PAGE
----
January 6, 2009
FREDERICK GRIPPA, FRANK ZIEGLER AND JOSEPHINE ZIEGLER, PLAINTIFFS-RESPONDENTS,
ROBERT GRIPPA, DEFENDANT-APPELLANT, AND KENNETH MCKENNA, DEFENDANT.
On appeal from the Superior Court of New Jersey, Law Division, Bergen County, Docket No. L-3203-06.
NOT FOR PUBLICATION WITHOUT THE APPROVAL OF THE APPELLATE DIVISION
Submitted December 17, 2008
Before Judges Cuff and Fisher.
In this appeal, defendant Robert Grippa argues that his contract with his brother, plaintiff Frederick Grippa, was misconstrued by the trial judge when he ruled, following a non-jury trial, that Robert had breached their contract. We affirm.
The record developed during a one-day, non-jury trial reveals that Robert and Frederick, as well as two other brothers, were the shareholders of eight corporations. In 1995, the brothers entered into an agreement, which caused the transfer of the other brothers' interests in the corporations to Robert and Frederick, who then became equal shareholders in all the corporations. A lawsuit among the brothers, concerning the 1995 shareholders agreement, was commenced in 1996 and resulted in a judgment being entered in favor of the other brothers against Robert and Frederick, jointly and severally.
In 2000, Frederick and Robert entered into an agreement whereby Frederick transferred all his interest in the eight corporations to Robert. In exchange, Robert agreed to make the payments due on a mortgage that burdened Frederick's Brooklyn home. Robert made those mortgage payments from the time of the agreement until early 2004.
Plaintiff commenced this action in April 2006, alleging among other things that Robert breached his contractual obligation to make the mortgage payments on his home. Following a trial, Judge Menelaos W. Toskos determined, for reasons set forth in a written opinion, that Robert breached the contract by failing to make the mortgage payments as agreed. The judge entered judgment in favor of Frederick and against Robert in the amount of $114,227.67; he also found no basis for granting any of the other relief sought by Frederick.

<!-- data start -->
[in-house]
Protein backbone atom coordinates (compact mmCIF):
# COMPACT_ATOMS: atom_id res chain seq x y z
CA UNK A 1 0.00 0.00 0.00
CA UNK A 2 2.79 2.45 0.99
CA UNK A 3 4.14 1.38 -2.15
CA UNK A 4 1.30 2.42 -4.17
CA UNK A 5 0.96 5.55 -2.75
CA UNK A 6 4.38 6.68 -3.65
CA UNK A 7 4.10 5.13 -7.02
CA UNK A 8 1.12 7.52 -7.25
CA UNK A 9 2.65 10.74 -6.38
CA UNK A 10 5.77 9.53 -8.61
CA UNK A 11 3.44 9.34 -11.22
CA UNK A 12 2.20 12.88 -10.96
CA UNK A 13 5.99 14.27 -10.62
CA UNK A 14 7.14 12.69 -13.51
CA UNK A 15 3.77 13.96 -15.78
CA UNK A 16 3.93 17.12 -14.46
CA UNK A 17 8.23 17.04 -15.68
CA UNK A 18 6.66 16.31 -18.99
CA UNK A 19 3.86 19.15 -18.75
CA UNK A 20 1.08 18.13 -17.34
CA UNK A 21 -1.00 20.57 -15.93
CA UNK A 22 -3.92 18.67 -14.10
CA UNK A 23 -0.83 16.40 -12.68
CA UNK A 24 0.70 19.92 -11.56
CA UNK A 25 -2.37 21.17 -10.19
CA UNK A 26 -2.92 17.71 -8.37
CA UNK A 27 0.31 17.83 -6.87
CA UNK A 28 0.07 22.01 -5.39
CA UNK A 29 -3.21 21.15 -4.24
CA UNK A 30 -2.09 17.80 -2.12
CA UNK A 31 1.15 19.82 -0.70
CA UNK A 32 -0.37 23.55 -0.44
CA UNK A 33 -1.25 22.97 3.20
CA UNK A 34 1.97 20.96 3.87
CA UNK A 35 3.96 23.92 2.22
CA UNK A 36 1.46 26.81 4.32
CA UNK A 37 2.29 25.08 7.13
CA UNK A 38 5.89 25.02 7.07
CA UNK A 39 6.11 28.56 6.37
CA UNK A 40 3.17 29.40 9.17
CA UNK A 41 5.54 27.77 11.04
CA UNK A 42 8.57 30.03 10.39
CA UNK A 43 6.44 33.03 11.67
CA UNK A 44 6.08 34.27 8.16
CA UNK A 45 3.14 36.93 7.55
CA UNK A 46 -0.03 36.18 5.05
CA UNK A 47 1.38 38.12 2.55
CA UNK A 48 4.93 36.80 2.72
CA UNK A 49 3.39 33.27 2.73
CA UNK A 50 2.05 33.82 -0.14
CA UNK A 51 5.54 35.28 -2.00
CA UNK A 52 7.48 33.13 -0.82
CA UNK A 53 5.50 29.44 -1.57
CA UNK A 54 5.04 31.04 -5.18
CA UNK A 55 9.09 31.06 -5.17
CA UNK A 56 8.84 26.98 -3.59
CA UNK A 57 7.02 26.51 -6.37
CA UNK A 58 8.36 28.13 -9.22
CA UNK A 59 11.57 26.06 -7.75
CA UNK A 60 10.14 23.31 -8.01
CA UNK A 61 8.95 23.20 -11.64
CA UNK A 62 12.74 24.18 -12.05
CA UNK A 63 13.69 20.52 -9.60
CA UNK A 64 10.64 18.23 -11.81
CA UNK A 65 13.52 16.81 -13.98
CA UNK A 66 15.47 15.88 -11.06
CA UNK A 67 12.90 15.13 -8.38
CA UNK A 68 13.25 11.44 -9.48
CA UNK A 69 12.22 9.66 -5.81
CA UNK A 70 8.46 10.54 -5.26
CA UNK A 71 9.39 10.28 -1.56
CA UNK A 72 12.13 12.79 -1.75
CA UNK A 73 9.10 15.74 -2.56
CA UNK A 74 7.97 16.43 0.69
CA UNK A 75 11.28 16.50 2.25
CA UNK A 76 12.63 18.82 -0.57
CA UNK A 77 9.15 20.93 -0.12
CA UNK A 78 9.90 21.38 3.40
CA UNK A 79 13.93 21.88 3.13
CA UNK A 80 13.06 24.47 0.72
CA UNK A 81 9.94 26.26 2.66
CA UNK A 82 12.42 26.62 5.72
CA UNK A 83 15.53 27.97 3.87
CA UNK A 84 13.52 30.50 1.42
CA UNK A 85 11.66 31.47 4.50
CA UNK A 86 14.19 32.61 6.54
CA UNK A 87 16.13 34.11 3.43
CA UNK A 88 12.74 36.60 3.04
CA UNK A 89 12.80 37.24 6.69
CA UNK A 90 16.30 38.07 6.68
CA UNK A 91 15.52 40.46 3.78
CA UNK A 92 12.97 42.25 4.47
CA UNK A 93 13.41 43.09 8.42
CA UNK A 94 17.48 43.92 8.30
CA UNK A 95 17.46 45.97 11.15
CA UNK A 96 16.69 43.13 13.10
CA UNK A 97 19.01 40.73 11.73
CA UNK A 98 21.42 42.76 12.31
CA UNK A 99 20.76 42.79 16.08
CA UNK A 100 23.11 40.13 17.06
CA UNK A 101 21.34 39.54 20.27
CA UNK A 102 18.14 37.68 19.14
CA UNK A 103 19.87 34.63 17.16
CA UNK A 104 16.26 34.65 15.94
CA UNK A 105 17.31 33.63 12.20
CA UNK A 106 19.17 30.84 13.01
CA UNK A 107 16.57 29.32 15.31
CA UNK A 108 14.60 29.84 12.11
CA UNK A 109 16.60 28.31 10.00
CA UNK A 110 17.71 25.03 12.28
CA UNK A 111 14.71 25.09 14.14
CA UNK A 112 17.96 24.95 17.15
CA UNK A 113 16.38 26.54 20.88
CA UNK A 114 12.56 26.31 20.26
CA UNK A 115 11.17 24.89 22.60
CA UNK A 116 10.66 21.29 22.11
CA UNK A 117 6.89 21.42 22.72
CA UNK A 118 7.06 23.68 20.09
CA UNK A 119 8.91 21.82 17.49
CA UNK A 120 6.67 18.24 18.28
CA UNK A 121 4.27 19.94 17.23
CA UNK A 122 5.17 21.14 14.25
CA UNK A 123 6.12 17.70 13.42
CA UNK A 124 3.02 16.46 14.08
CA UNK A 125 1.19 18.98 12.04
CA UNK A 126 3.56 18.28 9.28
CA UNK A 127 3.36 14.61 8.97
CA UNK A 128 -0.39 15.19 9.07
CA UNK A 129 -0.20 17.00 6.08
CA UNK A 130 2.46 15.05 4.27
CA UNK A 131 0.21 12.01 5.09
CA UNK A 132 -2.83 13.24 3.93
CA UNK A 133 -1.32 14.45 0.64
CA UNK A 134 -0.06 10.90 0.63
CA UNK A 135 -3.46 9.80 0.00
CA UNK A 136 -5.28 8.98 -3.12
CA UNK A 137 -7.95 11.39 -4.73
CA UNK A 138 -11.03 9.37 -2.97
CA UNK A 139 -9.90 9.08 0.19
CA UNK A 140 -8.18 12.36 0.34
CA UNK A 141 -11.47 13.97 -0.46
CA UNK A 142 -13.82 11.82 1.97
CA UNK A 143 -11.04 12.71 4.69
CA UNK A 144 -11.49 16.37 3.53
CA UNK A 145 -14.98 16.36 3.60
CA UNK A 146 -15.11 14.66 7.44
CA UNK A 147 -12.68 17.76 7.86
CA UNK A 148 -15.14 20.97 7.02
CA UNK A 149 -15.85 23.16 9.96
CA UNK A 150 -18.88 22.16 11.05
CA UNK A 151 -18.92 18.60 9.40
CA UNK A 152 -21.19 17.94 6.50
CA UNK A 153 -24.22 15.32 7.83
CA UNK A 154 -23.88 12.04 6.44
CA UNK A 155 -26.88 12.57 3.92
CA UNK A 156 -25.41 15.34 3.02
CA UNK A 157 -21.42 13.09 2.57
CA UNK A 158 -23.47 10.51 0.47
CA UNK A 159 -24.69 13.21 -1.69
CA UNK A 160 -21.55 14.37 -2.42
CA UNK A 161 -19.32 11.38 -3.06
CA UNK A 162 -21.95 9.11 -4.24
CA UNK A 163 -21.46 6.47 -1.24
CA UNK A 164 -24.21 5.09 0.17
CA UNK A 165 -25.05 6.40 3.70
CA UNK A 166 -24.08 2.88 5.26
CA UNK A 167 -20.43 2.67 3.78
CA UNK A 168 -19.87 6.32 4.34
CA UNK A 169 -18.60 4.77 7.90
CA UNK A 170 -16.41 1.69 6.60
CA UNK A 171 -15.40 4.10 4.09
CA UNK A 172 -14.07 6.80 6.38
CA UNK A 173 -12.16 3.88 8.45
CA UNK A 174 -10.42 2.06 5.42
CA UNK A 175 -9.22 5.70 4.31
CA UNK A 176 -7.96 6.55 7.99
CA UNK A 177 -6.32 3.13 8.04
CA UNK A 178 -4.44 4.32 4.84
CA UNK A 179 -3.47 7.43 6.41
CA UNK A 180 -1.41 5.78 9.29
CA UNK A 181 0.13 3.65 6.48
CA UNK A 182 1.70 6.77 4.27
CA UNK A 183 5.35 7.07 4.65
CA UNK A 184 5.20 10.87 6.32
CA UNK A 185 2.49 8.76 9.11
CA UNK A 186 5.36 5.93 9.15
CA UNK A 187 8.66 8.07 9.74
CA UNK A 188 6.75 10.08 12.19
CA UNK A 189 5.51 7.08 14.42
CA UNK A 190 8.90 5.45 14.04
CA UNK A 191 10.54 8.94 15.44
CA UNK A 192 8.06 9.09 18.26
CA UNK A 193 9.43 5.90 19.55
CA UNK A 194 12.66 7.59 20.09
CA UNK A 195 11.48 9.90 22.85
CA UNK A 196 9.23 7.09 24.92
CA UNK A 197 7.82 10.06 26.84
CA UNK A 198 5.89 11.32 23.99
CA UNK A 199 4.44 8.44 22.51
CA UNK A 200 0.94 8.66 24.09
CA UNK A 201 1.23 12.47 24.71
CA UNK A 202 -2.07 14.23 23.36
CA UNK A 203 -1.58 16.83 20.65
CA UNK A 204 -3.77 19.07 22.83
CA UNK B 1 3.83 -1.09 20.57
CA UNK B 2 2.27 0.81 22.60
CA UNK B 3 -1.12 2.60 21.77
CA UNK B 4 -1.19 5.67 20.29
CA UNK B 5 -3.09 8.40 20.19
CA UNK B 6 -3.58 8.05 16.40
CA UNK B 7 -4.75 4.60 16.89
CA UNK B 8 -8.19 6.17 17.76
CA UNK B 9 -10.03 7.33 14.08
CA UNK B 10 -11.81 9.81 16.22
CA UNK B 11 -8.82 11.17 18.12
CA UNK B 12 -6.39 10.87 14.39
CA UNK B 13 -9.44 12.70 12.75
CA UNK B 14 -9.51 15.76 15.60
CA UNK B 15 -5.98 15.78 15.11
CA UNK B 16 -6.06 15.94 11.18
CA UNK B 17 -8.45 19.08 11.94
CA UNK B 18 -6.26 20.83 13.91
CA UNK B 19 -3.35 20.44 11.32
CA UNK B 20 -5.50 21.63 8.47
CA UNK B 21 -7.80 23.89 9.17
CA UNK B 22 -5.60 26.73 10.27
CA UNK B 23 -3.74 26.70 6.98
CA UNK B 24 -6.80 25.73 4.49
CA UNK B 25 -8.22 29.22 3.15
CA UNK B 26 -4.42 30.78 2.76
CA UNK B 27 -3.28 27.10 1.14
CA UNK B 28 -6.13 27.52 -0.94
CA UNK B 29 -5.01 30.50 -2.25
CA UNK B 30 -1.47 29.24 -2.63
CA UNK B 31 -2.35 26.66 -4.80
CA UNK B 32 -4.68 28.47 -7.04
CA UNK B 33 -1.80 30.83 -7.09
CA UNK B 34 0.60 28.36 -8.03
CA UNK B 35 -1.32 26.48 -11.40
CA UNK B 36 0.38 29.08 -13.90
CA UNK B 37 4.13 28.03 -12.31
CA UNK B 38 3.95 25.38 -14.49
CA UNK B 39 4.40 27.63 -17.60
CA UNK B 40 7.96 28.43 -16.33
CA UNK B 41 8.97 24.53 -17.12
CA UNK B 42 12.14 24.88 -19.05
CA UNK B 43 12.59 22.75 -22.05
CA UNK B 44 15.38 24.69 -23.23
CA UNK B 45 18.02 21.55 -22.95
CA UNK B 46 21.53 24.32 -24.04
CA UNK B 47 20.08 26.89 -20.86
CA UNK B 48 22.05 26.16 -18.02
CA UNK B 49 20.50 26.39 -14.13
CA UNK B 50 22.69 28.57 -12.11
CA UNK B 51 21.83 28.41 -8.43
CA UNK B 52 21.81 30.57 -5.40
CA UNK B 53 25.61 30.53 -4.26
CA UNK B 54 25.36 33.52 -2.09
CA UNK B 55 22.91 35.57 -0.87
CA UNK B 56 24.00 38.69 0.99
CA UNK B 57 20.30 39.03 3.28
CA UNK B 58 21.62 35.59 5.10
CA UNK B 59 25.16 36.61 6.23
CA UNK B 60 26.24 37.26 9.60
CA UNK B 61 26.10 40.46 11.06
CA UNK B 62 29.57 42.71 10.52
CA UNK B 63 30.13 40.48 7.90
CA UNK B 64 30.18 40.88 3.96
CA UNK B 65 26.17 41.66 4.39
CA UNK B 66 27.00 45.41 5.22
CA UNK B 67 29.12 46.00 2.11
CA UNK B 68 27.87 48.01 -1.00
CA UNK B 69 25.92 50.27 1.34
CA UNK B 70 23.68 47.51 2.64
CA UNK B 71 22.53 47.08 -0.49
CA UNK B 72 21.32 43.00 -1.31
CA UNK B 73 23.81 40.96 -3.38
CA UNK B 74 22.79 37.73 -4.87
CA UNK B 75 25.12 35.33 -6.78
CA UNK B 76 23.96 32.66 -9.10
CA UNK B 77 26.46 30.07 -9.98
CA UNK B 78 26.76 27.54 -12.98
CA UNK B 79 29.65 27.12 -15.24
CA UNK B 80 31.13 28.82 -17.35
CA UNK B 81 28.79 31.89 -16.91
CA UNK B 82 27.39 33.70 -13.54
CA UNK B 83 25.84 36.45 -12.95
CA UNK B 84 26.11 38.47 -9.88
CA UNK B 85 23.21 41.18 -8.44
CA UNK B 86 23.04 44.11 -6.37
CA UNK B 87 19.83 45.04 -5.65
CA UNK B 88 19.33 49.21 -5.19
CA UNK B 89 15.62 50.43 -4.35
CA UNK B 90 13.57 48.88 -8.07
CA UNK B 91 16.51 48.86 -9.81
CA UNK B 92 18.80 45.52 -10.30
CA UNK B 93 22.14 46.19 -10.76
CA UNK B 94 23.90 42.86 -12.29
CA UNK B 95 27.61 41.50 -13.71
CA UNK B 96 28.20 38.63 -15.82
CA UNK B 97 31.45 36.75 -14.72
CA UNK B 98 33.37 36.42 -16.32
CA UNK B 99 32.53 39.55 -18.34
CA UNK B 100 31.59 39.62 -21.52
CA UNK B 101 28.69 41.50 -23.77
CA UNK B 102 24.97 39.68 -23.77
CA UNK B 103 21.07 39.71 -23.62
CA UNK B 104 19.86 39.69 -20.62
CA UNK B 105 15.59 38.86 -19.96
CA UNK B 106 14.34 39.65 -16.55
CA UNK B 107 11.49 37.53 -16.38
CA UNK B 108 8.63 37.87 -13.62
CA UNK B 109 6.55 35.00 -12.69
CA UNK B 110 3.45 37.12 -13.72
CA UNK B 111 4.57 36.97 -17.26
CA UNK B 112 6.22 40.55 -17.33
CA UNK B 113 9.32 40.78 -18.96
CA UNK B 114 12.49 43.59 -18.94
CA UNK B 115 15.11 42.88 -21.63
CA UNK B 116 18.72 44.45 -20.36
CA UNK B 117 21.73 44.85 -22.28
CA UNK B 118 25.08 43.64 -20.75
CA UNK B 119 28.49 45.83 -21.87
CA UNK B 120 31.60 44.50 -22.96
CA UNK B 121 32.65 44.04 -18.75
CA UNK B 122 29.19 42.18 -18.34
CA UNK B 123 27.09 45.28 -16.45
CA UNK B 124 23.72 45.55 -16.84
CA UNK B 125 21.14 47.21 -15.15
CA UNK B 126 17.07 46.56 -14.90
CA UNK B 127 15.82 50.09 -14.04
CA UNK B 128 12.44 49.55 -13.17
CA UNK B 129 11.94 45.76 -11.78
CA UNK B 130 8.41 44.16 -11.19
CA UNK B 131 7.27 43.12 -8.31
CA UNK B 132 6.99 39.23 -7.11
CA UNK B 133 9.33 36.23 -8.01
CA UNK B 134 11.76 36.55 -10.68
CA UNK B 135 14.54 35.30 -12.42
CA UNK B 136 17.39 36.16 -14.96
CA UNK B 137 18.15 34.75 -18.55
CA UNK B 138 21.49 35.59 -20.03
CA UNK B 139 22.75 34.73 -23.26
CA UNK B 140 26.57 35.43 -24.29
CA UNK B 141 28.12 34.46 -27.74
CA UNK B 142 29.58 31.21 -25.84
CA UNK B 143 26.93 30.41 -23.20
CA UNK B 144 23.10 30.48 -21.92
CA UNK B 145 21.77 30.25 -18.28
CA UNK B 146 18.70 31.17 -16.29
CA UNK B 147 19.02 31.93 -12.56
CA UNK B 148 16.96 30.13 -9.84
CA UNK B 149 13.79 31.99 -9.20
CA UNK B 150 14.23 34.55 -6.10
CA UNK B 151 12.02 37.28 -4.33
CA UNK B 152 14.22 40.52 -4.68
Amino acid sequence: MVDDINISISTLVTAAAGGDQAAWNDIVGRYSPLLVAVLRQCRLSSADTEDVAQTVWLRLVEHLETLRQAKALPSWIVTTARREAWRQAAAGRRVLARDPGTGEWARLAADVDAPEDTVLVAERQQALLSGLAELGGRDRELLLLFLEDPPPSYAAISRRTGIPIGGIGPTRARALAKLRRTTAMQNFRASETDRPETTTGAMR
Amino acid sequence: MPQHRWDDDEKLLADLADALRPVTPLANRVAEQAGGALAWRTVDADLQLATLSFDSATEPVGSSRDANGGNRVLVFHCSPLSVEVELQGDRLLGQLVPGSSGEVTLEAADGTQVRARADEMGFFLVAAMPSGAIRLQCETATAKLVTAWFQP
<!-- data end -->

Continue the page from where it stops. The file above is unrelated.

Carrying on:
Robert appealed, arguing that the judge misinterpreted the 2000 agreement. Robert contends that the judge failed to apply the agreement's first paragraph, which declared that Frederick would transfer his interest in the corporations free of "all liens." Judge Toskos, instead, interpreted the agreement in the light of the parties' testimony and by placing greater emphasis on the agreement's more specific third paragraph, which indicated that neither party had made any representations as to the value of their shares of the corporations and that both contracting parties would "rely solely on their respective knowledge of the businesses" in entering into the transaction. The judge's conclusions, based upon the facts that he found, were sound. We affirm substantially for the reasons set forth in Judge Toskos's thorough and thoughtful written opinion.
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